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Jawaharlal Nehru Institute of Advanced Study
 
invites you to the Fellows' Seminar
 
Drinking coffee in Anatolia and Istanbul: Evidence from the early modern period

by
Suraiya Faroqhi
Istanbul Bilgi University

on 6th September, 2016
from 4:00pm
at JNIAS Conference Room

 
Abstract
: This presentation follows the transnational trajectory of hCG (human chorionic gonadotropin), a hormone produced from human biological raw material and, in its pharmaceutical form, consumed by patients using reproductive technologies. Based on oral history, archival material, grey literature, and newspaper reports, it illustrates how hCG has moved in different forms between India and Europe over the last decades. The presentation pursues two lines of inquiry: (1) it focuses on processes of production of pharmaceuticals that have rendered the wide-spread practice of reproductive medicine possible and (2) it pays attention to the global dimension of these processes where spaces get entangled in unexpected ways through the travels of biological substances.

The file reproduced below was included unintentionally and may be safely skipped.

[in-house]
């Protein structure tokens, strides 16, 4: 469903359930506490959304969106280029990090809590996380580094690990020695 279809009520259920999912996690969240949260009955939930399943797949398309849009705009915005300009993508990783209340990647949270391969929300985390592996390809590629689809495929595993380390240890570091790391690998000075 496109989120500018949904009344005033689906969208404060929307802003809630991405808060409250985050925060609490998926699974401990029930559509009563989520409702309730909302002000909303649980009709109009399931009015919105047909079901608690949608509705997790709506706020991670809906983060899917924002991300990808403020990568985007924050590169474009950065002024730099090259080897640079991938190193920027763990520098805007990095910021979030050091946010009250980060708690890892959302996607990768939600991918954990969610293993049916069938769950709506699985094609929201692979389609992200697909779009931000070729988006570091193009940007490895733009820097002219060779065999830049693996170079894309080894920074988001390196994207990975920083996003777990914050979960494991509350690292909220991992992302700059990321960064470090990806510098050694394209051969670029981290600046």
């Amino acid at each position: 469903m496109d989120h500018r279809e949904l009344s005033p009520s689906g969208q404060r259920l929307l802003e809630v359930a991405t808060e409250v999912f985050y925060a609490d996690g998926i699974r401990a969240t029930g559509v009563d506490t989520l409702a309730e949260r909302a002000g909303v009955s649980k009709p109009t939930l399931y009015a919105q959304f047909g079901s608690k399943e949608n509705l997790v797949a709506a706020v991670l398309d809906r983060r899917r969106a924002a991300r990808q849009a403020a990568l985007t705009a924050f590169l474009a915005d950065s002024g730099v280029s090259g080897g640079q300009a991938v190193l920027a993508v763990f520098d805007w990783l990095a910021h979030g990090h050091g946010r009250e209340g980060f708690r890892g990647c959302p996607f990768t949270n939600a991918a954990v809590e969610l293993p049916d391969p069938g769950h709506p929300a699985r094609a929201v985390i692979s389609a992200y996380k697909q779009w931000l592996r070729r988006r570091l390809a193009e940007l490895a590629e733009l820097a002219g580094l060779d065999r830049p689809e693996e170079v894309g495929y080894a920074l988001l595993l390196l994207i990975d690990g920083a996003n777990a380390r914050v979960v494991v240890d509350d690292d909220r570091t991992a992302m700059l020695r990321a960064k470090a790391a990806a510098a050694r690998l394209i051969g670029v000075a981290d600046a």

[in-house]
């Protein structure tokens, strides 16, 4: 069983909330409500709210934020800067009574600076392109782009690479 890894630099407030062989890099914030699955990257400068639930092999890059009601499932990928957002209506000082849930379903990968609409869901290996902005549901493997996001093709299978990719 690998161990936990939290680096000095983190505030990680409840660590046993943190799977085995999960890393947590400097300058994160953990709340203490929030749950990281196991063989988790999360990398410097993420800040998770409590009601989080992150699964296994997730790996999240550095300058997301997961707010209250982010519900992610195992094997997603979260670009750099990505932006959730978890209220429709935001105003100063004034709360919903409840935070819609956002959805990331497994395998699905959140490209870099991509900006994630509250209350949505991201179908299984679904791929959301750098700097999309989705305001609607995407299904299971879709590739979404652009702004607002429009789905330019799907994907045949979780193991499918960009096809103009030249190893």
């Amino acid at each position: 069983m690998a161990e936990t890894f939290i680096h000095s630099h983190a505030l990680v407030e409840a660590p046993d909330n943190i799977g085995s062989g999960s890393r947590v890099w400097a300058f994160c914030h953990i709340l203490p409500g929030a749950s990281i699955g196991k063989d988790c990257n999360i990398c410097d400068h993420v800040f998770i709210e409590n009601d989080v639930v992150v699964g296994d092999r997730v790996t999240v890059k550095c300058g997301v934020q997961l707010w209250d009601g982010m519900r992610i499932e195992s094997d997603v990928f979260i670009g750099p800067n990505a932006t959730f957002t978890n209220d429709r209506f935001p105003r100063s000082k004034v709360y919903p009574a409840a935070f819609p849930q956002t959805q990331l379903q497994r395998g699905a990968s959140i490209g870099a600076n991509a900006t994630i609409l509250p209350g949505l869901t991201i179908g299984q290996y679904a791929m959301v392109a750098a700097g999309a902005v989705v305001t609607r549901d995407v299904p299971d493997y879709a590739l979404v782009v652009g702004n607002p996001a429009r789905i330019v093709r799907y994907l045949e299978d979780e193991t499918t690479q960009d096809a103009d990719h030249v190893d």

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Jawaharlal Nehru Institute of Advanced Study
 
invites you to the Fellows' Seminar
 
The travels of a hormone: hCG and its historical trajectory between India and Europe

by
Sandra Barnreuther
University of Zurich

on August 30, 2016
from 4:00pm
at JNIAS Conference Room

 
Abstract: It is well known that in the second half of the sixteenth century, coffee-drinking spread quite rapidly throughout the Ottoman Empire. We still do not understand very well why this drink, hitherto confined to Yemen and Ethiopia, became a favorite beverage in Ottoman towns within a very few decades.
From a few relevant commands of the Ottoman sultan that have found their way into the Registers of Important Affairs (Mühimme Defterleri) compiled during the early years of Sultan Selim II (r. 1566-74), we understand that the Hijaz was a hub of trade from where coffee was widely distributed already in 1567-69.Presumably once coffee was traded beyond Yemen, Ethiopia and the Hijaz, the principal destinations were the larger cities of the Arab world, namely Cairo, Aleppo and Damascus, and more or less at the same time, the capital city of Istanbul and its suburbs. Provincials in large and small towns also got interested.